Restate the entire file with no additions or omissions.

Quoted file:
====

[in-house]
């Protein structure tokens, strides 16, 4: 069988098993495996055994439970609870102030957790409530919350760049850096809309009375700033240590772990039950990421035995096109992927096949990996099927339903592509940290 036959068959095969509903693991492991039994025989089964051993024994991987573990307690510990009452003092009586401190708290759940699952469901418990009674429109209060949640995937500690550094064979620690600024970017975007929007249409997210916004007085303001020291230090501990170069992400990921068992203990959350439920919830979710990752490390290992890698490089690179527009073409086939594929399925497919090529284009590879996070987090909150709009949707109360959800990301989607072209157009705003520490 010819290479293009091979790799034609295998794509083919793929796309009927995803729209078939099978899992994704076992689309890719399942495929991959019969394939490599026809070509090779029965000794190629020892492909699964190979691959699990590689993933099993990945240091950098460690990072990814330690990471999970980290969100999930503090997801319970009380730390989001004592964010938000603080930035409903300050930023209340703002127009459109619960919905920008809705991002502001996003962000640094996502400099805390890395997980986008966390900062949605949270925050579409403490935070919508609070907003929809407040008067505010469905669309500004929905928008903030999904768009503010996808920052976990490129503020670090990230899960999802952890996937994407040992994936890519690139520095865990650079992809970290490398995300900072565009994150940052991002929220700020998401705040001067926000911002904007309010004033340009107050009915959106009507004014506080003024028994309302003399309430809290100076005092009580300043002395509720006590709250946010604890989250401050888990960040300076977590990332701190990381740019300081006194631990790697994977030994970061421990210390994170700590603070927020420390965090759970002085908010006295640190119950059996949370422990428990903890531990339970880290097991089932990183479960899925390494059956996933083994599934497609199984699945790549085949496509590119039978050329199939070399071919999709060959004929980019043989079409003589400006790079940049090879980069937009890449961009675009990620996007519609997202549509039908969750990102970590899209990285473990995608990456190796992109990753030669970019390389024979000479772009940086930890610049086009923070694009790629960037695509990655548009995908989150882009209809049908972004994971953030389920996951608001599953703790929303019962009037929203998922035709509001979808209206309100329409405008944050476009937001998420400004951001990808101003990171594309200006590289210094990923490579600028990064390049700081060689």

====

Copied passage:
[in-house]
């Protein structure tokens, strides 16, 4: 069988098993495996055994439970609870102030957790409530919350760049850096809309009375700033240590772990039950990421035995096109992927096949990996099927339903592509940290 036959068959095969509903693991492991039994025989089964051993024994991987573990307690510990009452003092009586401190708290759940699952469901418990009674429109209060949640995937500690550094064979620690600024970017975007929007249409997210916004007085303001020291230090501990170069992400990921068992203990959350439920919830979710990752490390290992890698490089690179527009073409086939594929399925497919090529284009590879996070987090909150709009949707109360959800990301989607072209157009705003520490 010819290479293009091979790799034609295998794509083919793929796309009927995803729209078939099978899992994704076992689309890719399942495929991959019969394939490599026809070509090779029965000794190629020892492909699964190979691959699990590689993933099993990945240091950098460690990072990814330690990471999970980290969100999930503090997801319970009380730390989001004592964010938000603080930035409903300050930023209340703002127009459109619960919905920008809705991002502001996003962000640094996502400099805390890395997980986008966390900062949605949270925050579409403490935070919508609070907003929809407040008067505010469905669309500004929905928008903030999904768009503010996808920052976990490129503020670090990230899960999802952890996937994407040992994936890519690139520095865990650079992809970290490398995300900072565009994150940052991002929220700020998401705040001067926000911002904007309010004033340009107050009915959106009507004014506080003024028994309302003399309430809290100076005092009580300043002395509720006590709250946010604890989250401050888990960040300076977590990332701190990381740019300081006194631990790697994977030994970061421990210390994170700590603070927020420390965090759970002085908010006295640190119950059996949370422990428990903890531990339970880290097991089932990183479960899925390494059956996933083994599934497609199984699945790549085949496509590119039978050329199939070399071919999709060959004929980019043989079409003589400006790079940049090879980069937009890449961009675009990620996007519609997202549509039908969750990102970590899209990285473990995608990456190796992109990753030669970019390389024979000479772009940086930890610049086009923070694009790629960037695509990655548009995908989150882009209809049908972004994971953030389920996951608001599953703790929303019962009037929203998922035709509001979808209206309100329409405008944050476009937001998420400004951001990808101003990171594309200006590289210094990923490579600028990064390049700081060689």